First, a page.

Historic law goes into effect April 1
By Mary Frost
Brooklyn Daily Eagle
Calling it a historic day for New York City, Mayor Bill de Blasio lauded the expansion of mandatory paid sick leave after a City Council hearing on Monday, noting, “Half a million more people will have paid sick leave when they need it. Half a million more families will be protected.”
The bill, passed by the Council 46 – 5 last month, will expand paid sick time coverage to businesses that employs five or more people. A previous version, voted in only after years of foot-dragging by former City Council Speaker Christine Quinn, would have covered only people who work in companies of 15 or more employees.
The expanded bill was sponsored at the request of the de Blasio administration by Speaker Melissa Mark-Viverito. Its language harks back to the earlier version proposed by former Councilmember Gail Brewer (now Manhattan Borough President), the Mayor said.
De Blasio spoke about the tough choices people with no paid sick leave have had to make. “If they're sick, they have to go to work sick, probably get a lot sicker, probably get a lot of other people sick in the bargain. If they don't go to work, they're going to lose a day's pay.”
He noted that parents without paid sick leave were also apt to send a sick child to school. “That's not the New York City that I believe in. We can do better, and that's what this legislation is all about.”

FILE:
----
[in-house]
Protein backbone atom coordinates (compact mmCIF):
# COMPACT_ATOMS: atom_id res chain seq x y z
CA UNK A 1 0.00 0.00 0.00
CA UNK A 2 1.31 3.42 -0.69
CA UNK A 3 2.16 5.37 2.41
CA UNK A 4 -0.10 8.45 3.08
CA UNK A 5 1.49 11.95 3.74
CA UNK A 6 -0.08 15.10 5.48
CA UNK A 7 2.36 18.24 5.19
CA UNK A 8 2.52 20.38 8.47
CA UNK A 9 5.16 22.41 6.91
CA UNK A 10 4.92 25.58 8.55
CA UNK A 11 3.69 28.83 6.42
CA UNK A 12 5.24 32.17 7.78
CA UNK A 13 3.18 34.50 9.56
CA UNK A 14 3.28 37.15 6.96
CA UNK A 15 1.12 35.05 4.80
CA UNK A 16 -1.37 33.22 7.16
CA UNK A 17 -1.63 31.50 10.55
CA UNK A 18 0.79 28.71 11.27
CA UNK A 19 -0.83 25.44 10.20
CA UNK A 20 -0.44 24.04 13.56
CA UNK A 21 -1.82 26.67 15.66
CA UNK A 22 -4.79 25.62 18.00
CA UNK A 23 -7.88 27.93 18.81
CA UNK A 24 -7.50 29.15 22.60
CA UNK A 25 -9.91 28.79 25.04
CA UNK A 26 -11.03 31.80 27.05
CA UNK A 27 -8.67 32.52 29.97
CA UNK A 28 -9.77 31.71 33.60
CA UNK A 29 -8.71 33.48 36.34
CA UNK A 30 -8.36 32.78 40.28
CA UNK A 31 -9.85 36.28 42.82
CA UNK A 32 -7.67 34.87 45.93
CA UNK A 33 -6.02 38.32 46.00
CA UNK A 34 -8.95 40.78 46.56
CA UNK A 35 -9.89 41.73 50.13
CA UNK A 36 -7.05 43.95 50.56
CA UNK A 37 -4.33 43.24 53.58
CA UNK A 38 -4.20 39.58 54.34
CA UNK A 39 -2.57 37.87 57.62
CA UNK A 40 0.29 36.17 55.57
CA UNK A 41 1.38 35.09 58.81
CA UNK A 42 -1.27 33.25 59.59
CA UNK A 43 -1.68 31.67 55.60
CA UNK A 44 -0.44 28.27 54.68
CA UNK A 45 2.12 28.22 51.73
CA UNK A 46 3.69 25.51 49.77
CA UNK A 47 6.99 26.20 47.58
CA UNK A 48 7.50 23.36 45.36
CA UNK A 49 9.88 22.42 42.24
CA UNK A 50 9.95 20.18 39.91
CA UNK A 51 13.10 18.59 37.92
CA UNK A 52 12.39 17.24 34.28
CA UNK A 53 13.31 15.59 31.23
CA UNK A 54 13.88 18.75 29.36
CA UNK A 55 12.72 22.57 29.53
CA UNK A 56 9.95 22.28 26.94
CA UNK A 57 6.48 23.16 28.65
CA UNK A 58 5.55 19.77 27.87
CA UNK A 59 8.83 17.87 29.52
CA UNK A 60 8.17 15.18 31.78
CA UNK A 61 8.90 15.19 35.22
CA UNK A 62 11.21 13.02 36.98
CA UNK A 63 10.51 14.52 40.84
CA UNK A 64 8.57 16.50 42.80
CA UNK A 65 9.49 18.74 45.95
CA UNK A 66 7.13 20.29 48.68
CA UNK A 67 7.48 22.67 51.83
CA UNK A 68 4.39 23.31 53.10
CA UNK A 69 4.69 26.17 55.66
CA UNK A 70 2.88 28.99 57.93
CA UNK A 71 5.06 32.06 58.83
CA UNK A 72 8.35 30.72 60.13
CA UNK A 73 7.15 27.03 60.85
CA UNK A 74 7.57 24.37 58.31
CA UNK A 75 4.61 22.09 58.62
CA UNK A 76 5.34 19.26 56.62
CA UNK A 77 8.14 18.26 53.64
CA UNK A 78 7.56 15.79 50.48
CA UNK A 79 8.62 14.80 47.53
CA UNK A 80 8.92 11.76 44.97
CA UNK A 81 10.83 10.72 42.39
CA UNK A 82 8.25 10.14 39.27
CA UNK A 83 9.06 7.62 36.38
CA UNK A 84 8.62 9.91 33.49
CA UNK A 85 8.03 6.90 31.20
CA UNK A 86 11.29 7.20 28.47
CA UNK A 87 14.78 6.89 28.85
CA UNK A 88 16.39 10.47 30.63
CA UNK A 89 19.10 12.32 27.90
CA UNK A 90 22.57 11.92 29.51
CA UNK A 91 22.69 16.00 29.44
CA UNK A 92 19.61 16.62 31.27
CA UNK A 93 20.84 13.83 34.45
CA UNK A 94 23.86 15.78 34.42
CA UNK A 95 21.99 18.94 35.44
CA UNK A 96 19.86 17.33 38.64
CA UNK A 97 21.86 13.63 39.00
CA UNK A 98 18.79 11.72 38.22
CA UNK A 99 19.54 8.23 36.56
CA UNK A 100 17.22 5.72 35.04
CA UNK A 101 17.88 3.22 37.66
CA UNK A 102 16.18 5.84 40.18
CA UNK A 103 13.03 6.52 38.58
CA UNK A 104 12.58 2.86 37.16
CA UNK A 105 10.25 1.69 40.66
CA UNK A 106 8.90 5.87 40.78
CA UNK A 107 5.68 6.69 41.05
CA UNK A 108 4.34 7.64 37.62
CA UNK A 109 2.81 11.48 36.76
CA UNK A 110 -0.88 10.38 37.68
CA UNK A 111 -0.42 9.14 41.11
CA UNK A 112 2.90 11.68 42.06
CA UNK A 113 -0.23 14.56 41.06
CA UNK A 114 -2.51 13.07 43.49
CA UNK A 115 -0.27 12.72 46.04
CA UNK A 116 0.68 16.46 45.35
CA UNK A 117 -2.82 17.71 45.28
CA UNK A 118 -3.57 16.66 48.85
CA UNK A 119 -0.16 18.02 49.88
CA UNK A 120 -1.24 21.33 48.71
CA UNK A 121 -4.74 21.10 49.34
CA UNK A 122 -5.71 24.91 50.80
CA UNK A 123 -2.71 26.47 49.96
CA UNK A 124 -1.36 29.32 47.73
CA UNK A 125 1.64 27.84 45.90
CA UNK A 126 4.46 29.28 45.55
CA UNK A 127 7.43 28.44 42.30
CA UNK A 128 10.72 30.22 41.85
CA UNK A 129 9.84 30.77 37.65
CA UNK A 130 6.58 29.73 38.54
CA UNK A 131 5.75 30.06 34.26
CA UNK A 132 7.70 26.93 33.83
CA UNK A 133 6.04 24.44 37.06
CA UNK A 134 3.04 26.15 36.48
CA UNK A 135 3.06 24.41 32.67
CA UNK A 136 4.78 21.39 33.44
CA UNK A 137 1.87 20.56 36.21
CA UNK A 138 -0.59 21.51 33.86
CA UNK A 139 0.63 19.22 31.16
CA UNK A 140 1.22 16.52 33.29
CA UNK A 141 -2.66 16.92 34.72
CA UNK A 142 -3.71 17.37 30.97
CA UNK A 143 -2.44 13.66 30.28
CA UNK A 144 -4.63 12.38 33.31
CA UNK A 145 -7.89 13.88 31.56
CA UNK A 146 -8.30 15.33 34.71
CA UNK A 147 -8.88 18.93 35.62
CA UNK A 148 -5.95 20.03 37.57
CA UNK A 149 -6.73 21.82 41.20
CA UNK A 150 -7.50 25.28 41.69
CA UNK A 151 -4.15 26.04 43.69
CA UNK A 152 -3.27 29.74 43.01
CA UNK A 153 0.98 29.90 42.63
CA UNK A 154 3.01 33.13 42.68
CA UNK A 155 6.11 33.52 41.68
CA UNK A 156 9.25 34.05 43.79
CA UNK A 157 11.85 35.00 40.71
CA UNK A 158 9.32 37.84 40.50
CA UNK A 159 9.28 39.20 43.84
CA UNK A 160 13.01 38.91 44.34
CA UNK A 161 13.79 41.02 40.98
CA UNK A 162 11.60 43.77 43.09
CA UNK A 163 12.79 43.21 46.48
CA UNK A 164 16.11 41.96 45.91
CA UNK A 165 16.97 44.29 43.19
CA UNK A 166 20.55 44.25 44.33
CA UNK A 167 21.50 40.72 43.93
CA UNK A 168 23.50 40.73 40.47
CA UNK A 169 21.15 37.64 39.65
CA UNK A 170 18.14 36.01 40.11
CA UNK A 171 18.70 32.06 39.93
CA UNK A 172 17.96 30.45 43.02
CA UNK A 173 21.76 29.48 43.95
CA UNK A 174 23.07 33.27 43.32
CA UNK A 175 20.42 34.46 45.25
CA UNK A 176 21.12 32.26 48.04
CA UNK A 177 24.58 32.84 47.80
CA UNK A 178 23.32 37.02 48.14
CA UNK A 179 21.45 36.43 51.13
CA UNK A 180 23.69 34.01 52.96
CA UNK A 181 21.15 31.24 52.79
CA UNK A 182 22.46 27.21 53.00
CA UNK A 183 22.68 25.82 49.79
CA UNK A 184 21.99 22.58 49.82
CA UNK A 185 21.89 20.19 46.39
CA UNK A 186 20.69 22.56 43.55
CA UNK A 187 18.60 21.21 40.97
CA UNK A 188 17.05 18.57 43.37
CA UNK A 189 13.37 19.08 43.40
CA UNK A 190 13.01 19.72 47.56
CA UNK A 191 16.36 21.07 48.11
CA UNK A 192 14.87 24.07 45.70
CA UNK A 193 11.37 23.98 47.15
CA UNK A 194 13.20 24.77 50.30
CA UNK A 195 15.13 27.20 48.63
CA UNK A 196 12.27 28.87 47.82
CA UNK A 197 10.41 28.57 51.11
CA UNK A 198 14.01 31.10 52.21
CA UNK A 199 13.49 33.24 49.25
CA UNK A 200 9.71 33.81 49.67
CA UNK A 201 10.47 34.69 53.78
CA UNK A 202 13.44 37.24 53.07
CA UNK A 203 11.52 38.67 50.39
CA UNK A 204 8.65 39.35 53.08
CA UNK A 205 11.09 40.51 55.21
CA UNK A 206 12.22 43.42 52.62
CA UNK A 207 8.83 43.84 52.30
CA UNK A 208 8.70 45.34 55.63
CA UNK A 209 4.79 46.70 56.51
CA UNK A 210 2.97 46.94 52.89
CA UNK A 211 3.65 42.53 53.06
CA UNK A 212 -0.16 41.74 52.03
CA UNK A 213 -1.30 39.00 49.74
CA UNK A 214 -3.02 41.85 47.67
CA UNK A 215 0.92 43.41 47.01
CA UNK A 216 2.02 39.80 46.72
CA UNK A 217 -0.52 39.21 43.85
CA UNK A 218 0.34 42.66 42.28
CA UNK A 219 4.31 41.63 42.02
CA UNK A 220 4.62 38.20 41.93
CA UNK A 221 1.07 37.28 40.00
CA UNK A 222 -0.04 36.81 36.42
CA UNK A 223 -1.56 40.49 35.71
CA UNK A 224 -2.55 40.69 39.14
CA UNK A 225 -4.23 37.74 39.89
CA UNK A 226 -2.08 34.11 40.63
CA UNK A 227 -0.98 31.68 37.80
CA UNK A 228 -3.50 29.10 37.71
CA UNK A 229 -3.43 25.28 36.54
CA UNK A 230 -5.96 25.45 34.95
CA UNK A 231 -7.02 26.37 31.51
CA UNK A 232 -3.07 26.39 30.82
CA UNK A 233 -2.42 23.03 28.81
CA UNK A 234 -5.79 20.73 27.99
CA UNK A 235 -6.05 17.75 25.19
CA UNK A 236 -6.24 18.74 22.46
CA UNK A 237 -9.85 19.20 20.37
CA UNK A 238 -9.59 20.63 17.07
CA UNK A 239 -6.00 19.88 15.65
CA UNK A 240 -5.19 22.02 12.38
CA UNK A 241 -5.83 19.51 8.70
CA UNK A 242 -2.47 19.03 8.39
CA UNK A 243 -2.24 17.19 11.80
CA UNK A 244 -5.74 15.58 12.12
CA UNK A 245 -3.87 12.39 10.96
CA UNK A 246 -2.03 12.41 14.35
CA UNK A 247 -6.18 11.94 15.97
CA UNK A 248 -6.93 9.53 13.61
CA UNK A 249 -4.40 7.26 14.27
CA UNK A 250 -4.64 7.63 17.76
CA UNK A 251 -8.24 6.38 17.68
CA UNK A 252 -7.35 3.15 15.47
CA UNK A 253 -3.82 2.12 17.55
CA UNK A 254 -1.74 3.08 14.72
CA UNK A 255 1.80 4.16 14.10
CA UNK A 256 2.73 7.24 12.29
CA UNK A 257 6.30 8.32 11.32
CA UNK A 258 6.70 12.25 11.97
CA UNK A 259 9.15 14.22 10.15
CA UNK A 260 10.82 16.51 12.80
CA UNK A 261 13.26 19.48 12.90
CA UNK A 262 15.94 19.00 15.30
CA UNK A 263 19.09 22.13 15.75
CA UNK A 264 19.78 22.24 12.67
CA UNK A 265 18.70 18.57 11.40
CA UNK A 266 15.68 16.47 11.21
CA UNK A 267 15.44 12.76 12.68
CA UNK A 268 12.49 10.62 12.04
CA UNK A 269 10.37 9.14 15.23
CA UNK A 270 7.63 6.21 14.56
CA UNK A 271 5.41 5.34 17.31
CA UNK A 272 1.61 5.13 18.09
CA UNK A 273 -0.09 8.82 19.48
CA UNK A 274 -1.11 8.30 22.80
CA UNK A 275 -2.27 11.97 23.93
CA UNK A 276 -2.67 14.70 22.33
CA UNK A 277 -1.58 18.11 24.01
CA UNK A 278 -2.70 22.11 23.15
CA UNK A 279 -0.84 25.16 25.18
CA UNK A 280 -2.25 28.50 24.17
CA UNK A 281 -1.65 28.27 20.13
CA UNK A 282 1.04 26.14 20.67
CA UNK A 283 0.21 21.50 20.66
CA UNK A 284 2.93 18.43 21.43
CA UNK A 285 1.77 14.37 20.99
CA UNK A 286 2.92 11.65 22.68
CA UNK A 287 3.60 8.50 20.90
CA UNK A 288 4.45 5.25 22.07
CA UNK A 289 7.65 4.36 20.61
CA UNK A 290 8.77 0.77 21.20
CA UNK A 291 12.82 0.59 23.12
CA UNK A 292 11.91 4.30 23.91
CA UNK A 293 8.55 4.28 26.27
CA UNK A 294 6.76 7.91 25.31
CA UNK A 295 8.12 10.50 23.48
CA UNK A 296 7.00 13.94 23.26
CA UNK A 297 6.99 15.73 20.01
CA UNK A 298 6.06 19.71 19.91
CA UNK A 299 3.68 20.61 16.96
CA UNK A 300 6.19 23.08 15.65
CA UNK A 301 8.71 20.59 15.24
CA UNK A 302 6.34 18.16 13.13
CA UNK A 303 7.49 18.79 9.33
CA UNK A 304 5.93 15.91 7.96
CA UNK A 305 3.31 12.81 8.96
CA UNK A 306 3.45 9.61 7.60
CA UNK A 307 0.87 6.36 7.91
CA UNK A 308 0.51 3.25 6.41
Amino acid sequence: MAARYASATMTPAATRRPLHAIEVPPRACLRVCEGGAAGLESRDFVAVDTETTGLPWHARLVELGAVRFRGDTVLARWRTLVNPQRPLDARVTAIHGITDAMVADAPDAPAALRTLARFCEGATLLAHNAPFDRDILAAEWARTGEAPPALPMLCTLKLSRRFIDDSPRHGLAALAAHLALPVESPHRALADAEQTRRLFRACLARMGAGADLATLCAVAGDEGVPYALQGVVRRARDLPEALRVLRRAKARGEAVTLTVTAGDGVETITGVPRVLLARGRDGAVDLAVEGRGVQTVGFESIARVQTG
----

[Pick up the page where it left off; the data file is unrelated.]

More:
The bill would give employees up to five paid sick days a year, and would ensure that workers cannot be fired for getting sick. In addition to extending the number of employees covered, the legislation allows paid sick leave time to be used to care for grandparents, grandchildren, and siblings. “By doing that we recognize that our families come in all shapes and sizes,” de Blasio said.
Some small-business organizations and Council Members had expressed concern last month that the paid leave would put a strain on small businesses. New York City Public Advocate Letitia James, while applauding the passage of the legislation, was cautious about the strain it would put on small businesses hit hard by Hurricane Sandy. She proposed a phase-in period for small businesses in parts of the city like the Rockaways, Howard Beach, Coney Island and the South Shore of Staten Island.
The amended bill would take effect April 1, but waives penalties for a violation by businesses under twenty employees for the first six months.
The Mayor said he looked forward to signing the bill into law later this week.
The bill’s co-sponsors include Council Members Chin, Cohen, Constantinides, Cornegy, Crowley, Cumbo, Dromm, Eugene, Ferreras, Johnson, Kallos, King, Koo, Koslowitz, Lancman, Lander, Levin, Levine, Mechaca, Miller, Reynoso, Richards, Rodriguez, Rose, Rosenthal, Torres, Van Bramer, Barron, Espinal, Gibson, Palma, Dickens, Maisel, Mendez, Williams, Vacca, Cabrera, and Garodnick.